CDM Seminar Series 2003-04


Achieving Anonymization of Patient Identifiable Information
While Maintaining Spatial Detection Sensitivity
Christopher Cassa
HST/Childrens' Hospital
Friday, 12/03/04
1:00pm, 32-250


Automated, real-time disease surveillance systems are being created to monitor bioterrorism events as well as naturally occurring health outbreaks. Syndromic surveillance systems perform outbreak detectionusing algorithms, mathematical models of disease spread, decision support systems to assist frontline clinicians in the event of a biological attack, as well as robust electronic health information systems to provide clinical care under disaster conditions. These systems use a large amount of patient identifiable data from surrounding clinics or hospitals to recognize disease outbreaks with sufficient specificity to warrant a public health response. While this data is statistically useful, it is imperative that no patient data or privacy can be compromised in the transfer of a medical dataset. An anonymization system that can transform these patient identifiable datasets into deidentified data will have a profound effect on the ability of many medical institutions to share their hospital records in a real-time system, but with a loss of location-specific information.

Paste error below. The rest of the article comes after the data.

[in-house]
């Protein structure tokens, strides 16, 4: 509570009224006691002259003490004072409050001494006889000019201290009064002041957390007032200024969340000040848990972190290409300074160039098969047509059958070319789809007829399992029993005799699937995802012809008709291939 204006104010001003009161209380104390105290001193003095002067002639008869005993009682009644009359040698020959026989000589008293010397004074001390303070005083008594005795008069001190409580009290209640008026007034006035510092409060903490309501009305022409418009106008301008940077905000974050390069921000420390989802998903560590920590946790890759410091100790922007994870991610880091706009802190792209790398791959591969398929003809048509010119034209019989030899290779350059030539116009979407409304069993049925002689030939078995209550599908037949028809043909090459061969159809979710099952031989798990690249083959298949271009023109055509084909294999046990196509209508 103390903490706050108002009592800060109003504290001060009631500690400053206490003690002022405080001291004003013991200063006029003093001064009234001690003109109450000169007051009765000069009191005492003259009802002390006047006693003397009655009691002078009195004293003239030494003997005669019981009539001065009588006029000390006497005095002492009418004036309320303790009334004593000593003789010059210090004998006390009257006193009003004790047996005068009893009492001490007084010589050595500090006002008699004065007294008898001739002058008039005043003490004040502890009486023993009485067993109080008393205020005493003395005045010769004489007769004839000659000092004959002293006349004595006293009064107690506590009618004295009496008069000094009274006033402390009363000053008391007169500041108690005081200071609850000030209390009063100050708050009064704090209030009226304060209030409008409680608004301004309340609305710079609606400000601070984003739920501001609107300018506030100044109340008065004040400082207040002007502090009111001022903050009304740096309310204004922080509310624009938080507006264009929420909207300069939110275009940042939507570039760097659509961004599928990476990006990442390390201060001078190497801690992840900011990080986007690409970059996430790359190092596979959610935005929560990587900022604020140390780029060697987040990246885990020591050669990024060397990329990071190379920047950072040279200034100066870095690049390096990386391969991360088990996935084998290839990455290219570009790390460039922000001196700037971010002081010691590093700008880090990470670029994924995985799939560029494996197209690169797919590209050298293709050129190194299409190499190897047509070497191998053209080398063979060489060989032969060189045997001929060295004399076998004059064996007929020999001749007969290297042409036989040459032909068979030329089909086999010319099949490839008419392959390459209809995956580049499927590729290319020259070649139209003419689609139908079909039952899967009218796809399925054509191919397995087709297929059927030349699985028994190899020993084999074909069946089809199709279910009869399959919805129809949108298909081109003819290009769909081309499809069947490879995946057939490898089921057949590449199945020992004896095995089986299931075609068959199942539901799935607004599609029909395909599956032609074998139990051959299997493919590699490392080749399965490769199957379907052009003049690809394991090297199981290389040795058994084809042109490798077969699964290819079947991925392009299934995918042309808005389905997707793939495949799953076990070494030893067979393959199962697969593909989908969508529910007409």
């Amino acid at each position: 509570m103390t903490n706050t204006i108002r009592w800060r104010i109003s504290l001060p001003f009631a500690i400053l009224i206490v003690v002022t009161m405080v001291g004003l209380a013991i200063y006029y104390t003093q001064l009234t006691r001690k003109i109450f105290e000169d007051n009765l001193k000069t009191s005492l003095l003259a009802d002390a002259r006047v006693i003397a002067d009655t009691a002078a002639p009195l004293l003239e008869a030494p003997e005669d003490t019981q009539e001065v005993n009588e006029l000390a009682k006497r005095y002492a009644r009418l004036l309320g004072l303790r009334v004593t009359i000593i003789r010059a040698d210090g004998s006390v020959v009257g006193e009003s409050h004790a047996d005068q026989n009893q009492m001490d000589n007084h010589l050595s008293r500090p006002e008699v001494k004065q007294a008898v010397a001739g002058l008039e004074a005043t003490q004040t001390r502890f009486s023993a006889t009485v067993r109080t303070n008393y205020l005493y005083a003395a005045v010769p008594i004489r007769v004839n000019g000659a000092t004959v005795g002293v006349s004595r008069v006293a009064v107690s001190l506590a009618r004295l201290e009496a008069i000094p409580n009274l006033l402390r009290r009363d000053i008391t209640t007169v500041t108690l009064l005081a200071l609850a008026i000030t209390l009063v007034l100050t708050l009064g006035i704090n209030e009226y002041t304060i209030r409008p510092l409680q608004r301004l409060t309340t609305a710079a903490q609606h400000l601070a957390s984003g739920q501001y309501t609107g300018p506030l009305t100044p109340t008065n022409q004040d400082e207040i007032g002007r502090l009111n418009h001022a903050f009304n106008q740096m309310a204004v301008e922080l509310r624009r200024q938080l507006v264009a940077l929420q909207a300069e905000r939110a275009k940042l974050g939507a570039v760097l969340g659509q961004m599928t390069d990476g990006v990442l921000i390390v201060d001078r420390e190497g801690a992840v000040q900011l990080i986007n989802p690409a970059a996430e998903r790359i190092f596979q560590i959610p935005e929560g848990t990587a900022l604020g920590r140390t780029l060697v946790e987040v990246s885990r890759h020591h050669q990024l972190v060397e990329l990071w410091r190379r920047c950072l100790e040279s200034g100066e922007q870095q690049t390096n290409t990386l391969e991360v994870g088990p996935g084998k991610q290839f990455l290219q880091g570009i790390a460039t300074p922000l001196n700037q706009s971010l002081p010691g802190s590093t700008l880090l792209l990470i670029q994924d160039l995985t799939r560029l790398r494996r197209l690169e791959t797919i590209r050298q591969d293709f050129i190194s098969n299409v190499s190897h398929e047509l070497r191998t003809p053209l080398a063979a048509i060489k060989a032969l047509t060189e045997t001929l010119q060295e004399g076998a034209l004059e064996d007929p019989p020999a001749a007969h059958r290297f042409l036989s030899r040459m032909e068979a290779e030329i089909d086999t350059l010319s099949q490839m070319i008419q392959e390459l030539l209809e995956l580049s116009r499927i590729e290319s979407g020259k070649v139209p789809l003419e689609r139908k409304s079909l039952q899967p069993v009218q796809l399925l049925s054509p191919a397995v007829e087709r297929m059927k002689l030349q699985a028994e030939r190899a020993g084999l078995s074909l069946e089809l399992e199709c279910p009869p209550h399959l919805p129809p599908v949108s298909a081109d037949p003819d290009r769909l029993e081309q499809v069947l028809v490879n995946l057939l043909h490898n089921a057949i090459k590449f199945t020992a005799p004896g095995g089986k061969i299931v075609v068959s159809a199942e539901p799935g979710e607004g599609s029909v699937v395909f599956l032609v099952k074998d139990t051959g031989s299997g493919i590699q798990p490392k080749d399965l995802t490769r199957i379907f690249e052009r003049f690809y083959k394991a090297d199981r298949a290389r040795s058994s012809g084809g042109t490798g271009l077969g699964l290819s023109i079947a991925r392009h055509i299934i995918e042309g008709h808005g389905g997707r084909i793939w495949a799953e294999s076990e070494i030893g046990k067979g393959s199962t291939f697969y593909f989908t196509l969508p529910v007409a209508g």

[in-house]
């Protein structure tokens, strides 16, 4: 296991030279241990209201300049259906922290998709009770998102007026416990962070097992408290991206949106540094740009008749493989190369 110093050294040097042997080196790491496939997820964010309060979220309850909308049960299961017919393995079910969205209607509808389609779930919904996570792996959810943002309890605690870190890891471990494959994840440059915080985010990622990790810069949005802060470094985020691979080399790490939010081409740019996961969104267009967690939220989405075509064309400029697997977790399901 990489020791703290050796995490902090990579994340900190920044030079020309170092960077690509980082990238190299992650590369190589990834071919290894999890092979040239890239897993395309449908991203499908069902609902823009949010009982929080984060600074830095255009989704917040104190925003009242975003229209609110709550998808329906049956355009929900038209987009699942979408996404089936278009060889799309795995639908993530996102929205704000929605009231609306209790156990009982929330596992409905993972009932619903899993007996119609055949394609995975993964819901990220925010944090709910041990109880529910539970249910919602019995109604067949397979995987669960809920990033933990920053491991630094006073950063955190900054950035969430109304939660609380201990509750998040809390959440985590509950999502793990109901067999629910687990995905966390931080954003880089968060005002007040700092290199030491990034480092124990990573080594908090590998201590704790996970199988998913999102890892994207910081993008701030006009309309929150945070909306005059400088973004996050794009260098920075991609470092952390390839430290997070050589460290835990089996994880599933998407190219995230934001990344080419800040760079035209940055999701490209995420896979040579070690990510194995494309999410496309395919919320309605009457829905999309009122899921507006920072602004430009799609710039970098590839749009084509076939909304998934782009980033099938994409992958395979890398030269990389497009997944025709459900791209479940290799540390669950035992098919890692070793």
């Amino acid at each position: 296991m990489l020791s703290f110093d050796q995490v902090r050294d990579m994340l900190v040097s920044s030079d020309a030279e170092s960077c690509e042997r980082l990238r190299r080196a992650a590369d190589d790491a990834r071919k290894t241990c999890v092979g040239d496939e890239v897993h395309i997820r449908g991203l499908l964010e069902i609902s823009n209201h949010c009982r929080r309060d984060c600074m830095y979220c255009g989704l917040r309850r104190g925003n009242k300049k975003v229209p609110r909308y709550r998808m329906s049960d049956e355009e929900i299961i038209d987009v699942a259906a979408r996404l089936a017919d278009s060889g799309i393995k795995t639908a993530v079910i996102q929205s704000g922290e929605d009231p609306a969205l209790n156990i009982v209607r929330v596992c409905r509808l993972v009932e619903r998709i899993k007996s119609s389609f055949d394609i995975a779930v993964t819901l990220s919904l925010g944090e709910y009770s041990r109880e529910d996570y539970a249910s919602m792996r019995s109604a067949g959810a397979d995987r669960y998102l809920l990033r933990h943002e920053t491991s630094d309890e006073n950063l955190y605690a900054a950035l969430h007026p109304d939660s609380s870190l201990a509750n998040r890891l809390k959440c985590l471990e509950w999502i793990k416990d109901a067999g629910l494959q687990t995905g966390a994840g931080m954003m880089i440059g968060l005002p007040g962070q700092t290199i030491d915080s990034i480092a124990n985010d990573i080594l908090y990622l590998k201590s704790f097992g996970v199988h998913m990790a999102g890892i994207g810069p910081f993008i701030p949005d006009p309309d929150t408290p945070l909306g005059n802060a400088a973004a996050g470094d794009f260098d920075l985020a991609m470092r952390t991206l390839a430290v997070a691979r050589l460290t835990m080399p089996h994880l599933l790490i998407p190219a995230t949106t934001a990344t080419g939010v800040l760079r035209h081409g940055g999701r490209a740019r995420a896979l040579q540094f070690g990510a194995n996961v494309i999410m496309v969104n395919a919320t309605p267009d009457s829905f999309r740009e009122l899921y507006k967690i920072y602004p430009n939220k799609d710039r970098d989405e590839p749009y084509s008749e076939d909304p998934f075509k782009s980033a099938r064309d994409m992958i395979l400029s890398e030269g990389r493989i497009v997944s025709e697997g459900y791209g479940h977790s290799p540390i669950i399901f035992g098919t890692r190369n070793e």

The anonymization process that was used in this study retains a sense of where a patient lives by moving the geocoded address of the patient according to a normal distribution inversely correlated to the local population density. This procedure provides patients in the dataset acertain user-specified k-anonymity, or makes the patient not reversely identifiable among k other people in a local area. An analysis of the k-anonymity that can be achieved in an area of dataset anonymizationis presented along with an algorithm for dynamic fast estimation for local k-anonymity. A stand-alone utility has been created to assist in the efficient spatial de-identification of large hospital datasets encoded in disparate formats.


CDM Seminar Series